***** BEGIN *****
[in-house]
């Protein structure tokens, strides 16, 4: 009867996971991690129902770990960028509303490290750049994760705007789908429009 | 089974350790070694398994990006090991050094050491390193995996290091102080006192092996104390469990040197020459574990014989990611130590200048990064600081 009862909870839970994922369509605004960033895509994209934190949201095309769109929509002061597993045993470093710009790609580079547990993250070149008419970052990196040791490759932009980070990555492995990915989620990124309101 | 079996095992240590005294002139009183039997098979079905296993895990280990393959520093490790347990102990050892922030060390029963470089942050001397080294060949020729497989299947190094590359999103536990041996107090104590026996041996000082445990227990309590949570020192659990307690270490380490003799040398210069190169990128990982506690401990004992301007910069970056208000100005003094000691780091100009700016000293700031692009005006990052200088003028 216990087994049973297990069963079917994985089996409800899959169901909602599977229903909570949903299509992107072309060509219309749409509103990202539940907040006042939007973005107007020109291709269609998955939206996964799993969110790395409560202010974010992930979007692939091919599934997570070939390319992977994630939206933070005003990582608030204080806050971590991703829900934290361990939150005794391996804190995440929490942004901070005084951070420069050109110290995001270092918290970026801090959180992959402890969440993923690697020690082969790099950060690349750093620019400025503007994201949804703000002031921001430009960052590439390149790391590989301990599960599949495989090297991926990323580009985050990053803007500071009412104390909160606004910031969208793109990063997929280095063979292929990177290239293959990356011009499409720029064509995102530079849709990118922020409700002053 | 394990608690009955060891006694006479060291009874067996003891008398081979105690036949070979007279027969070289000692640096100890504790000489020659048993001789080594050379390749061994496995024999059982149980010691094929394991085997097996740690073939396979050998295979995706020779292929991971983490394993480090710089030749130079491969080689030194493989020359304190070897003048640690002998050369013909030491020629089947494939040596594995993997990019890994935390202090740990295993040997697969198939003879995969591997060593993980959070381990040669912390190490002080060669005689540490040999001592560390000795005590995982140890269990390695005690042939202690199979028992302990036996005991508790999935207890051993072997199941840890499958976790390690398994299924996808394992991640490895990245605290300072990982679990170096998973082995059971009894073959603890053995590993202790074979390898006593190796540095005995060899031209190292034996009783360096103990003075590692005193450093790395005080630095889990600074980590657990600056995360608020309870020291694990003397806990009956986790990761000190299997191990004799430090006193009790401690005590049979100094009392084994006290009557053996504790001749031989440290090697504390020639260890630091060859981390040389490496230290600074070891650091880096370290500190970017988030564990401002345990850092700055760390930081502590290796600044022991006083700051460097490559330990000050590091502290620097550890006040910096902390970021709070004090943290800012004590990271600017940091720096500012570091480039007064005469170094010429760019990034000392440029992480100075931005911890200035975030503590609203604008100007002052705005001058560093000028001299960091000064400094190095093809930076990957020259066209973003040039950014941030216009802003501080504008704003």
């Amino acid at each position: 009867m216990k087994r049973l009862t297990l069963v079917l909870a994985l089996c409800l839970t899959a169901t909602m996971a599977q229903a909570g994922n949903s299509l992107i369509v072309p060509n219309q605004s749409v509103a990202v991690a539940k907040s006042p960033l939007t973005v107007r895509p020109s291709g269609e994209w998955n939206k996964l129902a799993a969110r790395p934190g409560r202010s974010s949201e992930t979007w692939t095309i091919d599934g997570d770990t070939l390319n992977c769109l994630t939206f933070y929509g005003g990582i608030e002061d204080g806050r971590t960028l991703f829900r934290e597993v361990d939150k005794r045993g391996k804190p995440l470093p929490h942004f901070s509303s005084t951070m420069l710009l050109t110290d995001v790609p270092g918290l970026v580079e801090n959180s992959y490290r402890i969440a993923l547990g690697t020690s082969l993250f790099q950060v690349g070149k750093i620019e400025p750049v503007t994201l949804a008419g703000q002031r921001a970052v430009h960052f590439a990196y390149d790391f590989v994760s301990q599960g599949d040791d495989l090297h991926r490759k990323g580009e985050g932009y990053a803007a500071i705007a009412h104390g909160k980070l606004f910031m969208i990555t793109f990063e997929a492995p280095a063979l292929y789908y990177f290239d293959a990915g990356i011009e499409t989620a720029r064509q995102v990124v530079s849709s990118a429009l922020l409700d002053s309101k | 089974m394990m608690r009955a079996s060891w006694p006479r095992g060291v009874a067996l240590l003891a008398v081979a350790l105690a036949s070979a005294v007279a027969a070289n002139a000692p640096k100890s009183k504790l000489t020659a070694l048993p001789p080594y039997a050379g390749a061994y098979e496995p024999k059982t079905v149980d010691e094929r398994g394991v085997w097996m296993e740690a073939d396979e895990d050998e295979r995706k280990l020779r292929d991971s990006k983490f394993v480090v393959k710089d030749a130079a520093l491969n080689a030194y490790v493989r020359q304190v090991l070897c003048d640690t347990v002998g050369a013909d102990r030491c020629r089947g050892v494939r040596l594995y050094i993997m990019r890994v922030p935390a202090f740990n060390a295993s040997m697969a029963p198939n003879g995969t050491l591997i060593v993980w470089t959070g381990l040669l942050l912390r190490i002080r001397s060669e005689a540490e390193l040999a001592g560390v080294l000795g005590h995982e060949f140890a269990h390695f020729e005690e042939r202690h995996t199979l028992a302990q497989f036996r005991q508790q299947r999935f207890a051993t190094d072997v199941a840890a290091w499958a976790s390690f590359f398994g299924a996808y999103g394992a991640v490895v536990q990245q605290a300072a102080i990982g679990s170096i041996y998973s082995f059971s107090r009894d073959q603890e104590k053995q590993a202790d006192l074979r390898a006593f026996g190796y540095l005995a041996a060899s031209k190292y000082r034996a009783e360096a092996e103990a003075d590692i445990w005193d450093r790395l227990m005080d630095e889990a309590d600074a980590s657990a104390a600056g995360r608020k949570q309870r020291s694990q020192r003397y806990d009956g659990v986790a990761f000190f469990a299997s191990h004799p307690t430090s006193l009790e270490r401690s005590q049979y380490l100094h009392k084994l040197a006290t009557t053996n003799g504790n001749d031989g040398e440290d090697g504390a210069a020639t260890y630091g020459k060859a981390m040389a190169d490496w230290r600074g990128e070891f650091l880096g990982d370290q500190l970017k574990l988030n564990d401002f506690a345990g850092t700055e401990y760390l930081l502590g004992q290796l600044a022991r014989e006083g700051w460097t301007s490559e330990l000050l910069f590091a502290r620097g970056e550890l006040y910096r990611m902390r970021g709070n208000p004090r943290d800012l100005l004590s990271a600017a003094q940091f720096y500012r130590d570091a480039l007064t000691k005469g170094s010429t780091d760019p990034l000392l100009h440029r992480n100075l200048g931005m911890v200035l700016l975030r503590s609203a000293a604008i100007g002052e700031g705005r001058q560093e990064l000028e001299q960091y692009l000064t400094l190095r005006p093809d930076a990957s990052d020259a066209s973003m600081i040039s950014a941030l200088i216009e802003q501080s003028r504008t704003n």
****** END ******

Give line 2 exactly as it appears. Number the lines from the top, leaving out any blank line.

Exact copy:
């Protein structure tokens, strides 16, 4: 009867996971991690129902770990960028509303490290750049994760705007789908429009 | 089974350790070694398994990006090991050094050491390193995996290091102080006192092996104390469990040197020459574990014989990611130590200048990064600081 009862909870839970994922369509605004960033895509994209934190949201095309769109929509002061597993045993470093710009790609580079547990993250070149008419970052990196040791490759932009980070990555492995990915989620990124309101 | 079996095992240590005294002139009183039997098979079905296993895990280990393959520093490790347990102990050892922030060390029963470089942050001397080294060949020729497989299947190094590359999103536990041996107090104590026996041996000082445990227990309590949570020192659990307690270490380490003799040398210069190169990128990982506690401990004992301007910069970056208000100005003094000691780091100009700016000293700031692009005006990052200088003028 216990087994049973297990069963079917994985089996409800899959169901909602599977229903909570949903299509992107072309060509219309749409509103990202539940907040006042939007973005107007020109291709269609998955939206996964799993969110790395409560202010974010992930979007692939091919599934997570070939390319992977994630939206933070005003990582608030204080806050971590991703829900934290361990939150005794391996804190995440929490942004901070005084951070420069050109110290995001270092918290970026801090959180992959402890969440993923690697020690082969790099950060690349750093620019400025503007994201949804703000002031921001430009960052590439390149790391590989301990599960599949495989090297991926990323580009985050990053803007500071009412104390909160606004910031969208793109990063997929280095063979292929990177290239293959990356011009499409720029064509995102530079849709990118922020409700002053 | 394990608690009955060891006694006479060291009874067996003891008398081979105690036949070979007279027969070289000692640096100890504790000489020659048993001789080594050379390749061994496995024999059982149980010691094929394991085997097996740690073939396979050998295979995706020779292929991971983490394993480090710089030749130079491969080689030194493989020359304190070897003048640690002998050369013909030491020629089947494939040596594995993997990019890994935390202090740990295993040997697969198939003879995969591997060593993980959070381990040669912390190490002080060669005689540490040999001592560390000795005590995982140890269990390695005690042939202690199979028992302990036996005991508790999935207890051993072997199941840890499958976790390690398994299924996808394992991640490895990245605290300072990982679990170096998973082995059971009894073959603890053995590993202790074979390898006593190796540095005995060899031209190292034996009783360096103990003075590692005193450093790395005080630095889990600074980590657990600056995360608020309870020291694990003397806990009956986790990761000190299997191990004799430090006193009790401690005590049979100094009392084994006290009557053996504790001749031989440290090697504390020639260890630091060859981390040389490496230290600074070891650091880096370290500190970017988030564990401002345990850092700055760390930081502590290796600044022991006083700051460097490559330990000050590091502290620097550890006040910096902390970021709070004090943290800012004590990271600017940091720096500012570091480039007064005469170094010429760019990034000392440029992480100075931005911890200035975030503590609203604008100007002052705005001058560093000028001299960091000064400094190095093809930076990957020259066209973003040039950014941030216009802003501080504008704003």